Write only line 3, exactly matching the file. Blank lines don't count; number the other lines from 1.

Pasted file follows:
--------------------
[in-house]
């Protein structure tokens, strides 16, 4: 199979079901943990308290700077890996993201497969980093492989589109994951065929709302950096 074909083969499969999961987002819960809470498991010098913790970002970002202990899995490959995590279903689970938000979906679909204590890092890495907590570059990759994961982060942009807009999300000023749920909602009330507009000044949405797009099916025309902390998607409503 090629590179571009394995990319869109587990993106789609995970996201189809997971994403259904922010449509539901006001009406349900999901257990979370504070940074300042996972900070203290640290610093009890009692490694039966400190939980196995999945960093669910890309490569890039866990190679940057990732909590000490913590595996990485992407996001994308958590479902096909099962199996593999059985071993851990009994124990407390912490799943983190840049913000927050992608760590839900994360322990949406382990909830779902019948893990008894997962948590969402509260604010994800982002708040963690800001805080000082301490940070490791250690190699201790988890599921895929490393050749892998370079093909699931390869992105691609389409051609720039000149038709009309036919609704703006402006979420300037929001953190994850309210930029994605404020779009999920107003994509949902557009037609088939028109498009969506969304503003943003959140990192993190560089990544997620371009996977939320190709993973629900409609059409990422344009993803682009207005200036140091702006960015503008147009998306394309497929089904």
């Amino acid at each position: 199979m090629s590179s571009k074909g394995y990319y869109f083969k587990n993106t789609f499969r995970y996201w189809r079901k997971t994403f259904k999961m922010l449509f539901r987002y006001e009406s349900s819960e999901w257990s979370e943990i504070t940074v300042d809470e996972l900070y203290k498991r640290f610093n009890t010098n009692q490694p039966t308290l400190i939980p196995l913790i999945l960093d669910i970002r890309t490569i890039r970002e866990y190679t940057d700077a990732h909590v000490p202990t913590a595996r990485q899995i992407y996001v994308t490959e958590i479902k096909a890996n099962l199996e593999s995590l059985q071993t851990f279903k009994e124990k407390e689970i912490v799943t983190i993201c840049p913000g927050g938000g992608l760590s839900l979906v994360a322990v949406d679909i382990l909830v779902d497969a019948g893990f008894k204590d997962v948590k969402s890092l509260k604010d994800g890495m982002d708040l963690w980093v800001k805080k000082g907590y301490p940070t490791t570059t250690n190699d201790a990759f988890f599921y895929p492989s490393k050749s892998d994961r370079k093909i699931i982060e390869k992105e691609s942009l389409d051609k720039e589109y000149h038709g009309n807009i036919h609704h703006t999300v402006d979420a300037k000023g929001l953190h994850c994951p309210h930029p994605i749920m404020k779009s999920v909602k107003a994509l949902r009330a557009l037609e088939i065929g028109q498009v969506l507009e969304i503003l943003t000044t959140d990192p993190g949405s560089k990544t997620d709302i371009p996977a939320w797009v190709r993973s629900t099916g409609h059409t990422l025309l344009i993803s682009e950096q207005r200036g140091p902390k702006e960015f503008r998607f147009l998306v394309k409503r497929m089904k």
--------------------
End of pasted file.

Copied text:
């Amino acid at each position: 199979m090629s590179s571009k074909g394995y990319y869109f083969k587990n993106t789609f499969r995970y996201w189809r079901k997971t994403f259904k999961m922010l449509f539901r987002y006001e009406s349900s819960e999901w257990s979370e943990i504070t940074v300042d809470e996972l900070y203290k498991r640290f610093n009890t010098n009692q490694p039966t308290l400190i939980p196995l913790i999945l960093d669910i970002r890309t490569i890039r970002e866990y190679t940057d700077a990732h909590v000490p202990t913590a595996r990485q899995i992407y996001v994308t490959e958590i479902k096909a890996n099962l199996e593999s995590l059985q071993t851990f279903k009994e124990k407390e689970i912490v799943t983190i993201c840049p913000g927050g938000g992608l760590s839900l979906v994360a322990v949406d679909i382990l909830v779902d497969a019948g893990f008894k204590d997962v948590k969402s890092l509260k604010d994800g890495m982002d708040l963690w980093v800001k805080k000082g907590y301490p940070t490791t570059t250690n190699d201790a990759f988890f599921y895929p492989s490393k050749s892998d994961r370079k093909i699931i982060e390869k992105e691609s942009l389409d051609k720039e589109y000149h038709g009309n807009i036919h609704h703006t999300v402006d979420a300037k000023g929001l953190h994850c994951p309210h930029p994605i749920m404020k779009s999920v909602k107003a994509l949902r009330a557009l037609e088939i065929g028109q498009v969506l507009e969304i503003l943003t000044t959140d990192p993190g949405s560089k990544t997620d709302i371009p996977a939320w797009v190709r993973s629900t099916g409609h059409t990422l025309l344009i993803s682009e950096q207005r200036g140091p902390k702006e960015f503008r998607f147009l998306v394309k409503r497929m089904k």